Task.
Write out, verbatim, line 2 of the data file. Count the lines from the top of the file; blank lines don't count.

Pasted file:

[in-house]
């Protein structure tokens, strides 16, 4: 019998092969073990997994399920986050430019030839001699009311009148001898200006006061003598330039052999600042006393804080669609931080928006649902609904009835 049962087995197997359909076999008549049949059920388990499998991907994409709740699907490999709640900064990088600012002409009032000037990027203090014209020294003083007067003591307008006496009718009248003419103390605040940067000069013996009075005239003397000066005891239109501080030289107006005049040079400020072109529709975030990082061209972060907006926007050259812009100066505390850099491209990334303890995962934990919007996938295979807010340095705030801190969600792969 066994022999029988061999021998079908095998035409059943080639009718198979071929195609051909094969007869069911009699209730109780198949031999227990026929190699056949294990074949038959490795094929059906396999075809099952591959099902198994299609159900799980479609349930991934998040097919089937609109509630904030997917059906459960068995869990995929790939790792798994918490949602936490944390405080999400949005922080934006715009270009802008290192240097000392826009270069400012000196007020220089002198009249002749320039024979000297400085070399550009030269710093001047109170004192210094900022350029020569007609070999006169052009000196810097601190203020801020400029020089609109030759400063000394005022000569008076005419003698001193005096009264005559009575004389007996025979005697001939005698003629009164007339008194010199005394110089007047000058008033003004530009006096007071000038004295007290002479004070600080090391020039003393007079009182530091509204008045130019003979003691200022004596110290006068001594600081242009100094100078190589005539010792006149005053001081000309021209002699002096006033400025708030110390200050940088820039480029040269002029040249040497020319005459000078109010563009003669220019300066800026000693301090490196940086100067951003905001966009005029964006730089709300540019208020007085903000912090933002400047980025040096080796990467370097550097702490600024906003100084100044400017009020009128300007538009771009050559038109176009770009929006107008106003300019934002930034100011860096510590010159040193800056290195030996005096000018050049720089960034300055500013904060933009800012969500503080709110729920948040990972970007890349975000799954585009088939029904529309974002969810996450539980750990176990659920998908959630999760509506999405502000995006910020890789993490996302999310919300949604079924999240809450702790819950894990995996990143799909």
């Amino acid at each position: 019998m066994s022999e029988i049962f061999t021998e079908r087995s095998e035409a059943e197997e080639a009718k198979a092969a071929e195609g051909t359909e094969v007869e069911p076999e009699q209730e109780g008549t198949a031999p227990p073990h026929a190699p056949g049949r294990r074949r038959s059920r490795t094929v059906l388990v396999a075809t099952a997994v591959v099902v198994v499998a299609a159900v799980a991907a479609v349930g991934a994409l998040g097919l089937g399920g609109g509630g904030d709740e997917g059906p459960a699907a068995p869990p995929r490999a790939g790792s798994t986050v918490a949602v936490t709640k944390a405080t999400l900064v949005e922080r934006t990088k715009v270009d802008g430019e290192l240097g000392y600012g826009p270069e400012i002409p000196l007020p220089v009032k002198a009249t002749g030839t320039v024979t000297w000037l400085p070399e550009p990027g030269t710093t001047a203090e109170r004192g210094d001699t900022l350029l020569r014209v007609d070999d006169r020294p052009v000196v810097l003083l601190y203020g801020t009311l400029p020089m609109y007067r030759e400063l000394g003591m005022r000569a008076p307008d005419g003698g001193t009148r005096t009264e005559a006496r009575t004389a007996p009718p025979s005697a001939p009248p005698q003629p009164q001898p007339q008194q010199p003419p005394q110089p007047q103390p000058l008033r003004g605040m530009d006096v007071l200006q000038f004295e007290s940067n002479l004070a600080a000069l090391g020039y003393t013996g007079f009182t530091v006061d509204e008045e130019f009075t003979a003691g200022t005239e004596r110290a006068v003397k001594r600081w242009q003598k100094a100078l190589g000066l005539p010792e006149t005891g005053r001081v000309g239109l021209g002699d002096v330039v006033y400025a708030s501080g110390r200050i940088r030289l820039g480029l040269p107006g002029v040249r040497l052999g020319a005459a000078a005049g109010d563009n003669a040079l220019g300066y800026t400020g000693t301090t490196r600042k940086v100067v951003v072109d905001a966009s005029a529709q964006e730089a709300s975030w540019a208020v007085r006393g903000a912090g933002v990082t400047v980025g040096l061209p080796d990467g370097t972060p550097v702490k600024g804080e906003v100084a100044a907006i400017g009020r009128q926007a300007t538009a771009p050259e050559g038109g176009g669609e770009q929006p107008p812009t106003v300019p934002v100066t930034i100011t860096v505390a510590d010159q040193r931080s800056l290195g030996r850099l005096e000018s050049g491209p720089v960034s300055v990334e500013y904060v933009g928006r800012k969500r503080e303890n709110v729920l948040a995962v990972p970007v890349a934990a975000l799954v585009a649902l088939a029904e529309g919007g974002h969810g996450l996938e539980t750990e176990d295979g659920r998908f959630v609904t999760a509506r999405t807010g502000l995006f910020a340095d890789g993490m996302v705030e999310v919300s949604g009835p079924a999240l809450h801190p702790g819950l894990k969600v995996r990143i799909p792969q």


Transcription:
């Protein structure tokens, strides 16, 4: 019998092969073990997994399920986050430019030839001699009311009148001898200006006061003598330039052999600042006393804080669609931080928006649902609904009835 049962087995197997359909076999008549049949059920388990499998991907994409709740699907490999709640900064990088600012002409009032000037990027203090014209020294003083007067003591307008006496009718009248003419103390605040940067000069013996009075005239003397000066005891239109501080030289107006005049040079400020072109529709975030990082061209972060907006926007050259812009100066505390850099491209990334303890995962934990919007996938295979807010340095705030801190969600792969 066994022999029988061999021998079908095998035409059943080639009718198979071929195609051909094969007869069911009699209730109780198949031999227990026929190699056949294990074949038959490795094929059906396999075809099952591959099902198994299609159900799980479609349930991934998040097919089937609109509630904030997917059906459960068995869990995929790939790792798994918490949602936490944390405080999400949005922080934006715009270009802008290192240097000392826009270069400012000196007020220089002198009249002749320039024979000297400085070399550009030269710093001047109170004192210094900022350029020569007609070999006169052009000196810097601190203020801020400029020089609109030759400063000394005022000569008076005419003698001193005096009264005559009575004389007996025979005697001939005698003629009164007339008194010199005394110089007047000058008033003004530009006096007071000038004295007290002479004070600080090391020039003393007079009182530091509204008045130019003979003691200022004596110290006068001594600081242009100094100078190589005539010792006149005053001081000309021209002699002096006033400025708030110390200050940088820039480029040269002029040249040497020319005459000078109010563009003669220019300066800026000693301090490196940086100067951003905001966009005029964006730089709300540019208020007085903000912090933002400047980025040096080796990467370097550097702490600024906003100084100044400017009020009128300007538009771009050559038109176009770009929006107008106003300019934002930034100011860096510590010159040193800056290195030996005096000018050049720089960034300055500013904060933009800012969500503080709110729920948040990972970007890349975000799954585009088939029904529309974002969810996450539980750990176990659920998908959630999760509506999405502000995006910020890789993490996302999310919300949604079924999240809450702790819950894990995996990143799909």